RRA clarifies “MAGERWA Fee” at Gatuna border post

If goods are not handled by MAGERWA officers no single payment should be made to the authorities at the border posts, Rwanda Revenue Authority has said. 
Magerwa bonded warehouse (File photo)
Magerwa bonded warehouse (File photo)

If goods are not handled by MAGERWA officers no single payment should be made to the authorities at the border posts, Rwanda Revenue Authority has said. 

This follows complaints by a section of traders importing goods from neighbouring countries in the region through Gatuna border. Traders say there are charged depending on the size of merchandise.

“I have personally written to stations about the issue encouraging our clients who are charged to report to us or even refuse to pay. If Magerwa has not done handling, no payment is expected to be made to them,” Eugene Torero, the Commissioner General in charge of Customs told Business Times on Thursday.

According to a source within the business community who claim to have been charged, MAGERWA officers at the Gatuna border demand payment from traders while goods of those who do not comply are confiscated.

“We are confused because it is not clear whether we are supposed to pay this money or not,” the source told Business Times on condition of anonymity.

The traders also say those who bring goods through the Kagitumba border are not charged at all.

However, Torero explained that MAGERWA is entitled to a fee if they handle the goods during the inspection even if they do not store the goods.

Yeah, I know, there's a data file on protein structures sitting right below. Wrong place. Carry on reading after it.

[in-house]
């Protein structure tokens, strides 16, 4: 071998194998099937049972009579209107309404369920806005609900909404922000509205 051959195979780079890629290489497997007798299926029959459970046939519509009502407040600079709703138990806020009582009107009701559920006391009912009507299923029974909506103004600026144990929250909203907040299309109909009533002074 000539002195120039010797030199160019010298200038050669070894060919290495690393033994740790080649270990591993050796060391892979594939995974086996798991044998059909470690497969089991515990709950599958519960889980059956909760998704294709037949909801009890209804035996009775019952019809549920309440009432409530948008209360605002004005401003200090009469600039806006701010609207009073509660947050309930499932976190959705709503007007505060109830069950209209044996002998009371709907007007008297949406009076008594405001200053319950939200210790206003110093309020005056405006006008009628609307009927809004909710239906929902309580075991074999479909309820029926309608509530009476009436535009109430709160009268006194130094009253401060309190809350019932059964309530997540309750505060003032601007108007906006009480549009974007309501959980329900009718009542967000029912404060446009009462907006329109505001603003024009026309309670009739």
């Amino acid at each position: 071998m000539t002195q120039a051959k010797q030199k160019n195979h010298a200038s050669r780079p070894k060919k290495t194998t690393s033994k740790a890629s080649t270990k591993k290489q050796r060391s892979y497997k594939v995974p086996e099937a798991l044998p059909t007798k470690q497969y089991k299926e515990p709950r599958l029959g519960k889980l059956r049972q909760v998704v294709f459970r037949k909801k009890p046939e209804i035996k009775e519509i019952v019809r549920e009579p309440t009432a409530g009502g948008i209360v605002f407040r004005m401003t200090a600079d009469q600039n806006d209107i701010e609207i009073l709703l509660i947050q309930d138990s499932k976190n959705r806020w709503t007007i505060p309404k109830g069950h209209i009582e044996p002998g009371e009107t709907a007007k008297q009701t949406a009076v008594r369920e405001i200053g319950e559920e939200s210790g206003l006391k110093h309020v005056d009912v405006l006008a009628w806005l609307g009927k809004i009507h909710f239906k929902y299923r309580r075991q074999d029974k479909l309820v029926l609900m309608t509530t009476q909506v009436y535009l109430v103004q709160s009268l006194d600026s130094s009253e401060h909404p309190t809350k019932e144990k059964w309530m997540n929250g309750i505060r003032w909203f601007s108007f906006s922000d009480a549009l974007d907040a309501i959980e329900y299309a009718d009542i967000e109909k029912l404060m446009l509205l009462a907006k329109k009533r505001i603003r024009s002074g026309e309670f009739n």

“The process of inspection is handled by Magerwa because Customs does not have personnel there,” he said.

Torero also mentioned that the tax body is aware that some traders prefer using their own personnel to off load their merchandise to under declare their goods.

 The custom law requires that goods for declaration are removed from the truck. “We can not allow that!   If anything goes wrong MAGERWA is held responsible,” he said.

 Last month, MAGERWA increased its charge for handling imported goods by 33 percent citing increase in fuel prices, high inflation and the need to maintain infrastructure. 

The time given to clients for collection of goods from the warehouses was also cut from 15 to 7 days while failure to comply attracts a charge of Rwf.1 per kilogram per day.

According to authorities at MAGERWA, computerisation of their systems has cut down processing time as it is possible for clients to collect their goods after one day, thus the removal of 15 days grace period.

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